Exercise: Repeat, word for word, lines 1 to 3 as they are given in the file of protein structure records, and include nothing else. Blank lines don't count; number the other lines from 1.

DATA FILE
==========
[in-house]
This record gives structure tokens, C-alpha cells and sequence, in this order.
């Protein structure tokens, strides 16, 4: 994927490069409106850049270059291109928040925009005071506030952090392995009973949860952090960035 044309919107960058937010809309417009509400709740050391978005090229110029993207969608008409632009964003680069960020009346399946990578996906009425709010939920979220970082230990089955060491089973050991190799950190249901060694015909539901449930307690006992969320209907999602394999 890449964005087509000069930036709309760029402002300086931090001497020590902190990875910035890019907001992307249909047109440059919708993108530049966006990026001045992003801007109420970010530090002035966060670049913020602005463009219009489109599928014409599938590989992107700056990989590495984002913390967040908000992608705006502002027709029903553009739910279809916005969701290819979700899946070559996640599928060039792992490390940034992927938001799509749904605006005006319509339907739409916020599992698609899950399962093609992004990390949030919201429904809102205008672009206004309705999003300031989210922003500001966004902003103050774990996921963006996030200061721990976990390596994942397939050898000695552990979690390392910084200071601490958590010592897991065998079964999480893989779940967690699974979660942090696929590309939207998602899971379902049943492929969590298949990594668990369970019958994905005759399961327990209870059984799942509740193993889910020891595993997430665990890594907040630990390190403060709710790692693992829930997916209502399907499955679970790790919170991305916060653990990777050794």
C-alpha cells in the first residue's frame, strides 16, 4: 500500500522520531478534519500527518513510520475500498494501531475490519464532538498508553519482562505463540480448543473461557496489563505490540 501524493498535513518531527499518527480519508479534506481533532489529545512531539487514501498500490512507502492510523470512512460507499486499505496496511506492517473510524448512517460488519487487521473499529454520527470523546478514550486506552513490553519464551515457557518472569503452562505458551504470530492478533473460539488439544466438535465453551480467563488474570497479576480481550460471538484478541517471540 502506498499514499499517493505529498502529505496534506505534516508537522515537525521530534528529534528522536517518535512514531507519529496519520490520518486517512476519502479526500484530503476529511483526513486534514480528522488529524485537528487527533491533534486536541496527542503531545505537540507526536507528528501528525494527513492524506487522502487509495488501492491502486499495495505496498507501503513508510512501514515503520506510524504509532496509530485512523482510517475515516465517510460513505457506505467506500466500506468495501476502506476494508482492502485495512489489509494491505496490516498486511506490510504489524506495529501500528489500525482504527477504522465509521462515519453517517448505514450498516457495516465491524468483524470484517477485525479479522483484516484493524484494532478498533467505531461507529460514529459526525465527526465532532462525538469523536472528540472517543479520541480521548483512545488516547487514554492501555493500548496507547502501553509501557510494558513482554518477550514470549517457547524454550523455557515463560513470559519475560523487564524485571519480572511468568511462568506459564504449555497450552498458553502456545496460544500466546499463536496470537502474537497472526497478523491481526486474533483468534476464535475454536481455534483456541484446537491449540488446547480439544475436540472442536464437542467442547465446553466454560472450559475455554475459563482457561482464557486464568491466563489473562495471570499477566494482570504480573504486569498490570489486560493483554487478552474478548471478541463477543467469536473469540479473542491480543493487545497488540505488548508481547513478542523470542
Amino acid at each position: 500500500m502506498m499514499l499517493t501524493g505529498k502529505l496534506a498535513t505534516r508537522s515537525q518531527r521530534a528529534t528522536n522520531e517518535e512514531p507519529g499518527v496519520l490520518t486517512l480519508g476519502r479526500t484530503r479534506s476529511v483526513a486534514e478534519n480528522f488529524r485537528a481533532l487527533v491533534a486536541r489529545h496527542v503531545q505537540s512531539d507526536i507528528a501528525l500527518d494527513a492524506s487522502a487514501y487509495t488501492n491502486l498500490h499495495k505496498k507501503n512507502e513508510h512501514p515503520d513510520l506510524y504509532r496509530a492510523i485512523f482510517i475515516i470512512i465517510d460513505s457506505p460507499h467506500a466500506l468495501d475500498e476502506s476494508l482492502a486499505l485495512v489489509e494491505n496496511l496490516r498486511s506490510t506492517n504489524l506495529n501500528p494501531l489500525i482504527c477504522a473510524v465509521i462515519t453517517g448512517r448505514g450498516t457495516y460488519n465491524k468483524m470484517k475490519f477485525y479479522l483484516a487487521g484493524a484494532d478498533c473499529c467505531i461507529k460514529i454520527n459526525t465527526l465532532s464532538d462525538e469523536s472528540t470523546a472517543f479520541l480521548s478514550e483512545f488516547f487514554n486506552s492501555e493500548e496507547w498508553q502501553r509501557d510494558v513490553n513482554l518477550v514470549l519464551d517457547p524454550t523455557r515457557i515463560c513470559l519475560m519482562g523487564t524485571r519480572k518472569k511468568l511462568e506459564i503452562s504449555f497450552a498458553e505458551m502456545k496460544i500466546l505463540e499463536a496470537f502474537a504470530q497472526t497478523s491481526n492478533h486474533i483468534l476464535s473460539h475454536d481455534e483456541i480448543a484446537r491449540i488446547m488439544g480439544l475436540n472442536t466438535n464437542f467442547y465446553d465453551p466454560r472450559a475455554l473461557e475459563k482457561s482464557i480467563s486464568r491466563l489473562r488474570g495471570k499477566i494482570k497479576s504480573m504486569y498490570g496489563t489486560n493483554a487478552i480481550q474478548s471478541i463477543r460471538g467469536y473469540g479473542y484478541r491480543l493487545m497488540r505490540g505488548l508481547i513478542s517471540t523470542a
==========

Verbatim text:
[in-house]
This record gives structure tokens, C-alpha cells and sequence, in this order.
């Protein structure tokens, strides 16, 4: 994927490069409106850049270059291109928040925009005071506030952090392995009973949860952090960035 044309919107960058937010809309417009509400709740050391978005090229110029993207969608008409632009964003680069960020009346399946990578996906009425709010939920979220970082230990089955060491089973050991190799950190249901060694015909539901449930307690006992969320209907999602394999 890449964005087509000069930036709309760029402002300086931090001497020590902190990875910035890019907001992307249909047109440059919708993108530049966006990026001045992003801007109420970010530090002035966060670049913020602005463009219009489109599928014409599938590989992107700056990989590495984002913390967040908000992608705006502002027709029903553009739910279809916005969701290819979700899946070559996640599928060039792992490390940034992927938001799509749904605006005006319509339907739409916020599992698609899950399962093609992004990390949030919201429904809102205008672009206004309705999003300031989210922003500001966004902003103050774990996921963006996030200061721990976990390596994942397939050898000695552990979690390392910084200071601490958590010592897991065998079964999480893989779940967690699974979660942090696929590309939207998602899971379902049943492929969590298949990594668990369970019958994905005759399961327990209870059984799942509740193993889910020891595993997430665990890594907040630990390190403060709710790692693992829930997916209502399907499955679970790790919170991305916060653990990777050794």